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Emergence SIGNED

Emergence of wild differentiable dynamical systems

Total Cost €


EC-Contrib. €






Project "Emergence" data sheet

The following table provides information about the project.


Organization address
address: RUE MICHEL ANGE 3
city: PARIS
postcode: 75794

contact info
title: n.a.
name: n.a.
surname: n.a.
function: n.a.
email: n.a.
telephone: n.a.
fax: n.a.

 Coordinator Country France [FR]
 Total cost 1˙070˙343 €
 EC max contribution 1˙070˙343 € (100%)
 Programme 1. H2020-EU.1.1. (EXCELLENT SCIENCE - European Research Council (ERC))
 Code Call ERC-2018-COG
 Funding Scheme ERC-COG
 Starting year 2019
 Duration (year-month-day) from 2019-09-01   to  2024-08-31


Take a look of project's partnership.

# participants  country  role  EC contrib. [€] 


 Project objective

Many physical or biological systems display time-dependent states which can be mathematically modelled by a differentiable dynamical system. The state of the system consists of a finite number of variables, and the short time evolution is given by a differentiable equation or the iteration of a differentiable map. The evolution of a state is called an orbit of the system. The theory of dynamical systems studies the long time evolution of the orbits. For some systems, called chaotic, it is impossible to predict the state of an orbit after a long period of time. However, in some cases, one may predict the probability of an orbit to have a certain state. A paradigm is given by the Boltzmann ergodic hypothesis in thermodynamics: over long periods of time, the time spent by a typical orbit in some region of the phase space is proportional to the “measure” of this region. The concept of Ergodicity has been mathematically formalized by Birkhoff. Then it has been successfully applied (in particular) by the schools of Kolmogorov and Anosov in the USSR, and Smale in the USA to describe the statistical behaviours of typical orbits of many differentiable dynamical systems. For some systems, called wild, infinitely many possible statistical behaviour coexist. Those are spread all over a huge space of different ergodic measures, as initially discovered by Newhouse in the 70's. Such systems are completely misunderstood. In 2016, contrarily to the general belief, it has been discovered that wild systems form a rather typical set of systems (in some categories). This project proposes the first global, ergodic study of wild dynamics, by focusing on dynamics which are too complex to be well described by means of finitely many statistics, as recently quantified by the notion of Emergence. Paradigmatic examples will be investigated and shown to be typical in many senses and among many categories. They will be used to construct a theory on wild dynamics around the concept of Emergence.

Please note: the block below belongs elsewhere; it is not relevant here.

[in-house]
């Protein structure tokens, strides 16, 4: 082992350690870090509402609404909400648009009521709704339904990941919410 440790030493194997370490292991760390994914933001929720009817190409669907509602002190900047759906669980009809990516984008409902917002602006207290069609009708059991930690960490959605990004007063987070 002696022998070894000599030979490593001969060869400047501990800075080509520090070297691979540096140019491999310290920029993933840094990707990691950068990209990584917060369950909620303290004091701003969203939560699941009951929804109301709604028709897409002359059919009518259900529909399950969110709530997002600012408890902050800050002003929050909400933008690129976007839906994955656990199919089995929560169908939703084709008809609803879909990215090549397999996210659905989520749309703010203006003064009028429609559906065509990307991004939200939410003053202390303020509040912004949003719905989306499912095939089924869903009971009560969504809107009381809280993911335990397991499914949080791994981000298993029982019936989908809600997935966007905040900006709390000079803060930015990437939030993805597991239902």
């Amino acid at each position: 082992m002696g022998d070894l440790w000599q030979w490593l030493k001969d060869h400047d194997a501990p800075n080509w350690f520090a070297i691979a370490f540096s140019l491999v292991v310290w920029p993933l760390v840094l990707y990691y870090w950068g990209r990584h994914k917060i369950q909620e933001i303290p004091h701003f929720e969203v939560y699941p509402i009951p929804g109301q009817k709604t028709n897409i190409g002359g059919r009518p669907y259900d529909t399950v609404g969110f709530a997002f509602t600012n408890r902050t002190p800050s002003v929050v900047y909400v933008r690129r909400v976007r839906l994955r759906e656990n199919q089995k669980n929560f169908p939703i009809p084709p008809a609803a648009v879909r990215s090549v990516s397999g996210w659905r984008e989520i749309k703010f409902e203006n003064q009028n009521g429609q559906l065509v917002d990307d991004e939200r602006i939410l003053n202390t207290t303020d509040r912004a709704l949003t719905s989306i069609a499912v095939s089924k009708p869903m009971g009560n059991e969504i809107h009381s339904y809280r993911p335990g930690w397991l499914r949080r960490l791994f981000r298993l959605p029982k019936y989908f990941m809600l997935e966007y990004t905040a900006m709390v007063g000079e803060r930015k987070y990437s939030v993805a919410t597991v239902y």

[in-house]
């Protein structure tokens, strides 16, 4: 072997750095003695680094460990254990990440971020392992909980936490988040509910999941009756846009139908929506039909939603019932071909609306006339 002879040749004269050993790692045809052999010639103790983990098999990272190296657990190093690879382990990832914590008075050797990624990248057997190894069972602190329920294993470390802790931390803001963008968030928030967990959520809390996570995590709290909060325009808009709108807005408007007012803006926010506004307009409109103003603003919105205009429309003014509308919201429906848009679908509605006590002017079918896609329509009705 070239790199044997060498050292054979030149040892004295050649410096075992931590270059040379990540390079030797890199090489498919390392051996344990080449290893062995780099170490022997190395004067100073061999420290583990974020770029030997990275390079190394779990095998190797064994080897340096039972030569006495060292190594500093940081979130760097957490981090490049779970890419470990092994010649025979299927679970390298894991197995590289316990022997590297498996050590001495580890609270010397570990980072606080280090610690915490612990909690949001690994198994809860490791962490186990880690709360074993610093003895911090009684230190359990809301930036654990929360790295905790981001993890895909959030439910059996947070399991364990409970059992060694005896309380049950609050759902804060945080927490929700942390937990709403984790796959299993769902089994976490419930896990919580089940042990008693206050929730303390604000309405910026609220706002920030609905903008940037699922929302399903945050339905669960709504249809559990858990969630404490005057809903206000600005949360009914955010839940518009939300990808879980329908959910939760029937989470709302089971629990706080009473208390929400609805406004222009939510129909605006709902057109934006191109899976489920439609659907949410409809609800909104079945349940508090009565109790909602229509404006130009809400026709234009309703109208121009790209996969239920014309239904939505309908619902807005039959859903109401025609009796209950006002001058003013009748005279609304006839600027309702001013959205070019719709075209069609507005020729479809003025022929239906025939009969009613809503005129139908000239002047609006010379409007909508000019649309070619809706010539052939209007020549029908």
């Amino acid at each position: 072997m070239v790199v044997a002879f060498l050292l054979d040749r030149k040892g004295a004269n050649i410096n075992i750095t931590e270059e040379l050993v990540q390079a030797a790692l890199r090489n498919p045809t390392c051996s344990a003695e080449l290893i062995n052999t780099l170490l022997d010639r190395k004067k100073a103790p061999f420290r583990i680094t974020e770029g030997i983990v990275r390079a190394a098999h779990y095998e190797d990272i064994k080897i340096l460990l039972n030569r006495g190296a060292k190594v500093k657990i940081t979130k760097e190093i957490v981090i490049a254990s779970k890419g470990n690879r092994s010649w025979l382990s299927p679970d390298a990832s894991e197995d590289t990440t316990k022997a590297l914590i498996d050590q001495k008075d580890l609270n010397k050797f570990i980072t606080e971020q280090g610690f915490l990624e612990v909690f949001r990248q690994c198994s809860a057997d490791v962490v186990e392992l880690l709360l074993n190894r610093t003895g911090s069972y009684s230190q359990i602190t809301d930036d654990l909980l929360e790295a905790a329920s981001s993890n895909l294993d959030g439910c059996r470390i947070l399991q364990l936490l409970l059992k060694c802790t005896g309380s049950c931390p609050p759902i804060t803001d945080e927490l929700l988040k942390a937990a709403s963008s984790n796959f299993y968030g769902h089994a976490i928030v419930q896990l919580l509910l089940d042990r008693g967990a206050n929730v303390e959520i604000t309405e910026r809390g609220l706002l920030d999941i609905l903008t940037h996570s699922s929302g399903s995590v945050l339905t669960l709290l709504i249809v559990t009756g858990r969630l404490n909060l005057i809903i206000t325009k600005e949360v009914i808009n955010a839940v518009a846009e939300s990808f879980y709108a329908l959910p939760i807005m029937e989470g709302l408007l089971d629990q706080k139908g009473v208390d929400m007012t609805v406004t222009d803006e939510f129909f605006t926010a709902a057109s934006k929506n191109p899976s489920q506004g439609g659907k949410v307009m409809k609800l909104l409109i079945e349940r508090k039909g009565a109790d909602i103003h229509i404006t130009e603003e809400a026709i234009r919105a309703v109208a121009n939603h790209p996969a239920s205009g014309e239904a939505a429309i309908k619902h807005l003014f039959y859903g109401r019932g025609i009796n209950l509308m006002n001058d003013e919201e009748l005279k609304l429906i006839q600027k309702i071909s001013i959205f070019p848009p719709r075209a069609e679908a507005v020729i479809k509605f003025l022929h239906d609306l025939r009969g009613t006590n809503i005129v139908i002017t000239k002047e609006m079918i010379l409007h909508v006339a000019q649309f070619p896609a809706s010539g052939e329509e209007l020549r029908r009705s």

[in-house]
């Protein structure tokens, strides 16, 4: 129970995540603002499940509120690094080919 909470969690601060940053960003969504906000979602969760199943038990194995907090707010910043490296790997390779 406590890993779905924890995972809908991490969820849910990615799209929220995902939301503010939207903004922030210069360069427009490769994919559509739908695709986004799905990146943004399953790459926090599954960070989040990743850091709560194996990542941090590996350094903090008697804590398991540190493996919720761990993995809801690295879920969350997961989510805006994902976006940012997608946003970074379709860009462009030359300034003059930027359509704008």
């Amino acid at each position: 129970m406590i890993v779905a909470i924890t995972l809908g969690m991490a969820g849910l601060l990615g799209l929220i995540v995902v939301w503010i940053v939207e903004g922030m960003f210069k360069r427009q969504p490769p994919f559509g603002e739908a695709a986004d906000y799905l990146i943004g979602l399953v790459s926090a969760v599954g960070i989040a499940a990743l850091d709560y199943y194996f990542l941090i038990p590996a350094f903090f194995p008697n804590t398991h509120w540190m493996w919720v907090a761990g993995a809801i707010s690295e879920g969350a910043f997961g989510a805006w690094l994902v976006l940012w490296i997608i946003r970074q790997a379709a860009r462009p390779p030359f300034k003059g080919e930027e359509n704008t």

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The information about "EMERGENCE" are provided by the European Opendata Portal: CORDIS opendata.

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